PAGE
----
I thinks Sails of Charon is great and I can see the connection, but it’s an exaggeration to say that it has Yngwie’s entire bag of tricks for my money. It definitely points to what he would do but substantially different in phrasing, technique and context. That’s just me though…
yeah, Blackmore was like a Neanderthal compared to Yngwie (and I love Rainbow and D.P. btw)
I just cringe when I see “bag of tricks” applied to Yngwie. uggh. Dude was a master musician. unfortunate choice of words I guess
Thank u. My thoughts exactly.
Oh dude definitely. I absolutely love Yngwie, think he’s one of the greatest guitarists of all time. He’s one of my guitar gods for sure. I’m sure we would be in agreement on most everything about him. Not to mention it’s a little difficult to have this conversation writing back and forth, the medium is limited. I’m sure if we sat down and had an actual face-to-face talk about this we could go on for hours and find ourselves mostly in agreement.
That said I don’t necessarily find the term bag of tricks to be demeaning. Every guitar player has their vocabulary, their licks, their tricks, their abilities. That’s all I meant. But I could see how you might feel it suggests some sort of charlatan, but that was not my intention.
And yes when I said that there was a bit of hyperbole in there for sure.
yeah i remember when i first actually heard the early Scorpions stuff. i was like “wtf?”…all those fast clean scales back when people were considering Clapton to be a god lol
Well Uli was way ahead of his time for sure. Its odd how many people say Yngwie ripped off Ritchie lol. Uli was so far ahead of Ritchie its not even funny.
I have seen Ritchies comments on Yngwie, it would be interesting to see what Uli has had to say about Yngwie
Absolutely! And now that we’re having this discussion, I’m listening to the first Alcatrazz album. That is hands-down some of my favorite playing from him. So fast, clean, incredible tone, incredible vibrato, just ridiculous! That live video from Japan in 84? I wore out my old VHS tape on that one. What an utterly outstanding performance from him. Despite whatever influences he had, a true innovator and groundbreaker.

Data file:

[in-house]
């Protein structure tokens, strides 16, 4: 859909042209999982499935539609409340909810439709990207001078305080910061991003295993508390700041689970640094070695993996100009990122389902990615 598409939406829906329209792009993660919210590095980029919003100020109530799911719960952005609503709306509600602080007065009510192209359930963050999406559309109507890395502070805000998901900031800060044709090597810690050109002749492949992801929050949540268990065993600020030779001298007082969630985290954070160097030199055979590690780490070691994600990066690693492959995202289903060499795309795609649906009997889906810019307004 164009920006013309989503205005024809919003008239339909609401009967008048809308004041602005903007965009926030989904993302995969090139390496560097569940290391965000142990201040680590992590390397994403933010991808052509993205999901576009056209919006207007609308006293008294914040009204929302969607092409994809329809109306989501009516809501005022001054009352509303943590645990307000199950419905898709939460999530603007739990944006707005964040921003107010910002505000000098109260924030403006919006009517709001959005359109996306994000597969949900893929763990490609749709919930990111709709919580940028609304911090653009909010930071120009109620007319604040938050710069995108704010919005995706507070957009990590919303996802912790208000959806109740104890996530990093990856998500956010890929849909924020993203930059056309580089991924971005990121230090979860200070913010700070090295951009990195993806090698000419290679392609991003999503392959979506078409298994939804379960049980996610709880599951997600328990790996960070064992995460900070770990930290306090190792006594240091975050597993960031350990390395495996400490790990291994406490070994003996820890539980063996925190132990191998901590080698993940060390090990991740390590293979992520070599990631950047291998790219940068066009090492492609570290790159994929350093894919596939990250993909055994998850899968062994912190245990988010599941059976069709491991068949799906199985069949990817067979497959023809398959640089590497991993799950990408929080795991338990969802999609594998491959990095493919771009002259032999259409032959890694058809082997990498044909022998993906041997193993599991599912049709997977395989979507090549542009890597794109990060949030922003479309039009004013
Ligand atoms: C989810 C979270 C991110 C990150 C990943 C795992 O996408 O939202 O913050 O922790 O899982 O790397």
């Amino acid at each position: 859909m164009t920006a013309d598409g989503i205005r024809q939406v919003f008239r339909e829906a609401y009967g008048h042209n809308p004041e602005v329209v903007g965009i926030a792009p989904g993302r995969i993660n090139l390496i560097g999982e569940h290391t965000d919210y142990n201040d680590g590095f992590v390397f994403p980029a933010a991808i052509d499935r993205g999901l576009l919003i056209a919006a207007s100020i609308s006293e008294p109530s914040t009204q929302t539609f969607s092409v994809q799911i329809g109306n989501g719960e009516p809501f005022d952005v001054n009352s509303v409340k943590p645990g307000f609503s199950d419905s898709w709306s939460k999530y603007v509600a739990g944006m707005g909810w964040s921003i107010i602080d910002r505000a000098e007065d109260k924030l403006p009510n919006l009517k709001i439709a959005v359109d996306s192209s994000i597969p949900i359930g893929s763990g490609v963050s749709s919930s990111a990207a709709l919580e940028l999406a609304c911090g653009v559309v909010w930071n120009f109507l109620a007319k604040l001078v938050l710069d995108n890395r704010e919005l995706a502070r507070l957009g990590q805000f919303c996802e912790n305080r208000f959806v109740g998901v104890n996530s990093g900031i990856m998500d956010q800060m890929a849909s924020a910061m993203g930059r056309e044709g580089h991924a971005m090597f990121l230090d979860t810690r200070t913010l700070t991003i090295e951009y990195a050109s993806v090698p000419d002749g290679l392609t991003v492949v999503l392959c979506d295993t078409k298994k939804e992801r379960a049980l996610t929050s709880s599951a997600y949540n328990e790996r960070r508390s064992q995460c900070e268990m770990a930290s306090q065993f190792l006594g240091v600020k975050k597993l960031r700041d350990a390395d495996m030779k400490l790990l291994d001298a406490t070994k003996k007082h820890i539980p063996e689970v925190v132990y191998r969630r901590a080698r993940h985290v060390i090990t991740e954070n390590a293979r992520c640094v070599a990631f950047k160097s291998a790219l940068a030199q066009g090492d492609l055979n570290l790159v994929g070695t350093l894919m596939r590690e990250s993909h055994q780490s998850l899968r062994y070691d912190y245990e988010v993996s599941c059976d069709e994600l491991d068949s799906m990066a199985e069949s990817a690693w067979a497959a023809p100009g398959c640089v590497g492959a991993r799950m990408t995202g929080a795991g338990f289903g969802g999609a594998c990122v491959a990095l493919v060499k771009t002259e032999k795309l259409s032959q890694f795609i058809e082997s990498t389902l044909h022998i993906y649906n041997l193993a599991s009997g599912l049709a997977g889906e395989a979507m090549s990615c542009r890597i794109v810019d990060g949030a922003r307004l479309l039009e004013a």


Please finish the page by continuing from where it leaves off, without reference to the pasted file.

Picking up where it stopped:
I think stuff said here can be directly applied to music. Check it out.
If I had ONE piece of advice for beginners it would be “learn SOMETHING.” Dont just endlessly noodle and half ass play stuff. Take one good solid lick and just mega super OVERlearn it to where you have it 100% mastered.
At that point you have a solid base to build from and you can expand from there. Success leads to more success.
Endlessly noodling and halfway playing stuff leads to more halfway playing stuff. I should know.
There are these endless debates about “should I work out the lick slowly or just go for it really fast?” Ill simply say I WISH I had worked out way more licks slowly to at least get them under my fingers
I assure everyone, it’s less time than it took me to read this entire thread.
Here’s a fun opinion I encountered today that’s relevant to this thread. It was posted by drummer Tommy Igoe, but I’m not sure if he’s quoting somebody else or not:
From image in the post:
“If you need to practice 14 hours a day, you are terrible at practicing. You’re wasting time, lacking focus, working in circles and almost assuredly reinforcing the bad habits you think you’re defeating.”
And from one of his replies to a comment on the post: “And also, if you’re uncomfortable with 14 just substitute anything over 6. Same thing.”
6 hours is still a huge amount lol. I would think the avg range people could argue about would be something like the difference between 1hr per day vs 3ish hrs per day
I agree though with what he says. FOCUS is huge because it is so easy to work in circles and reinforce bad habits
I go back to my comment from Dec '18. Learn SOMETHING. In other words u should be trying to make true progress that can be measured or felt and heard etc.